Alessandro knows that he's loathed by his people. He knows that in his presence everyone maintains the charade that he is a beneficent ruler, chiefly because they love survival even more than freedom.

The enigmatic wild card is Lorenzo, who might ordinarily exist as a good-time sidekick, one of those dissolute rich kids at court who drown their purposeless lives in wine, women and madrigals. What lifts "Lorenzaccio" is Lorenzo's Hamlet-like metamorphosis from self-regard to both self-knowledge and self-sacrifice. As with "Hamlet," the crime against a loved one spurs a dawdler to action. In this case, it is Alessandro's designs on Lorenzo's spotless sister, Catherine (well-played by Marni Penning), that prompt Lorenzo to the project he's entertained only in fantasy, the elimination of Alessandro.

Carlson is made for haughty Lorenzo. He even walks with a sneer. In the Boy George musical "Taboo," his portrayal of Marilyn, a cross-dresser with a chip on his padded shoulder, lingers in memory. Some of that pouty effeminacy carries over to Lorenzo, and it lends the character the quality of something wild. Even the gawky mannerisms with which Carlson endows Lorenzo -- with his arms outstretched, he looks like a wounded baby pelican -- contribute to the sense that Lorenzo is not cut out naturally for the violent course he's set himself.

Kahn and Strand play off the idea that neither of the cousins can be easily pigeonholed. Alessandro is less than admirable but more than a bland evocation of evil. After a night of lovemaking, Vinton's countess pleads with him to loosen his hold on the city, and his response gives you an understanding of the vise in which he's caught. Even if he wanted to show more mercy, he tells the countess, he must do his tyrants' bidding. Lorenzo is not driven by any one pure motive, either. His decision to murder his cousin is prompted as much by the desire for public approbation as by concern for the commonweal.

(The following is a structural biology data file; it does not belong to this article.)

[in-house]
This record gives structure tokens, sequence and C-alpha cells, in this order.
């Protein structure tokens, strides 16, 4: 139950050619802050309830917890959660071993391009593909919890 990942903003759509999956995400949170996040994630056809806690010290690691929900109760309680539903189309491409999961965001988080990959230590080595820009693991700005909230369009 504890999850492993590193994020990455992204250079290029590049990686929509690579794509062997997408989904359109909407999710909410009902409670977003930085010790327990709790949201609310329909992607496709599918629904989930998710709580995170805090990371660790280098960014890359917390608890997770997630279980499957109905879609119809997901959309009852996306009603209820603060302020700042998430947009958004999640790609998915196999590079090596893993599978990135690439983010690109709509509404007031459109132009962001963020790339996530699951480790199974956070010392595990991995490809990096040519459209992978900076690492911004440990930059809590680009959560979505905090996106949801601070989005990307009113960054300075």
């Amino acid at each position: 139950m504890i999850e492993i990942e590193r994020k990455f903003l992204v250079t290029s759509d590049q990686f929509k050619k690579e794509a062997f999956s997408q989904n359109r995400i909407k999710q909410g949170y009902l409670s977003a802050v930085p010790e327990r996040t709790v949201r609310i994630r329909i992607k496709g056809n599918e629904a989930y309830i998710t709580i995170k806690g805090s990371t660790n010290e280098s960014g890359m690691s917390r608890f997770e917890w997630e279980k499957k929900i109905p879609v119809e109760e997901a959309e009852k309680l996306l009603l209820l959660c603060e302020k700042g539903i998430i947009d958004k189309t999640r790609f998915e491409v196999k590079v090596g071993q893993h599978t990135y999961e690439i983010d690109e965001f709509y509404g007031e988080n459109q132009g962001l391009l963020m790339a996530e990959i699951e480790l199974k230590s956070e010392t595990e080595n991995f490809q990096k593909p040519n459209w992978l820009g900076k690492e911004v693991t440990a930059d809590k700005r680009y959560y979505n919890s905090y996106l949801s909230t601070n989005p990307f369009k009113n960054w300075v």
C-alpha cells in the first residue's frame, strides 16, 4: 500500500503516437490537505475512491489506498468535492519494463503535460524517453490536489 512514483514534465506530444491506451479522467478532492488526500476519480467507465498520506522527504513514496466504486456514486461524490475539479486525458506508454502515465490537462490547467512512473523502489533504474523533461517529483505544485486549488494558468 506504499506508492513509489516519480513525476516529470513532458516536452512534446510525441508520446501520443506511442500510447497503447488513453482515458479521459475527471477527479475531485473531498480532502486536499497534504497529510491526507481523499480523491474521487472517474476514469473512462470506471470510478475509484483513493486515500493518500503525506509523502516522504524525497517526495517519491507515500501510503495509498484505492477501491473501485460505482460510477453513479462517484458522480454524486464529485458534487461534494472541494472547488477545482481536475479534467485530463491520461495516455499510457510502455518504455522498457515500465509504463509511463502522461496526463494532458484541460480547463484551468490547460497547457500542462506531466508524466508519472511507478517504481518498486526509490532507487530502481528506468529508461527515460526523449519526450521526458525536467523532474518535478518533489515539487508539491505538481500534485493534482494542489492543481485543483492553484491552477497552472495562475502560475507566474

It's only after the deed is done -- and staged by Kahn with a shocking crispness -- that the truly tragic dimension of Lorenzo's nature comes to the fore. "How can this be greatness?" he asks, soaked in Alessandro's blood.

The textures of Florentine morality, art and commerce are revealed in a variety of supporting roles, many carried off with style. The upstanding Strozzis, with van Griethuysen as the noble patriarch and Colleen Delany and Pedro Pascal as his grown children, offer a portrait of wholesome values under less than ideal political conditions. Deeker's work as the artist Tebaldeo is wondrously controlled; Michael Rudko is capably Machiavellian as Cardinal Cibo, and such Shakespeare veterans as David Sabin and Tana Hicken perform with their accustomed agility. Vinton's countess is her most accomplished work in a recent spate of prominent parts around town.

Recounted by the Shakespeare Theatre with clarity and directness, Musset's story of a society cowed by and despairing over its political leadership seems an apt one to tell just now. Its bitter conclusion is designed as a final dagger to the spirit. "Lorenzaccio" may not climb the incandescent peaks or descend into the harrowing gullies of Shakespeare. But its stab in the heart of authority certainly speaks to our time, loud and clear.

Lorenzaccio, by Alfred de Musset, adapted by John Strand. Directed by Michael Kahn. Sets, Ming Cho Lee; costumes, Murell Horton; lighting, Howell Binkley; composer, Scott Killian; fight choreographer, Brad Waller. With Bernard Burak Sheredy, David Sabin, Kate Kiley, Ralph Cosham, Floyd King, J. Fred Shiffman, John Livingstone Rolle. Approximately 2 hours 45 minutes. Through March 6 at Shakespeare Theatre, 450 Seventh St. NW. Call 202-547-1122 or visit www.shakespearetheatre.org.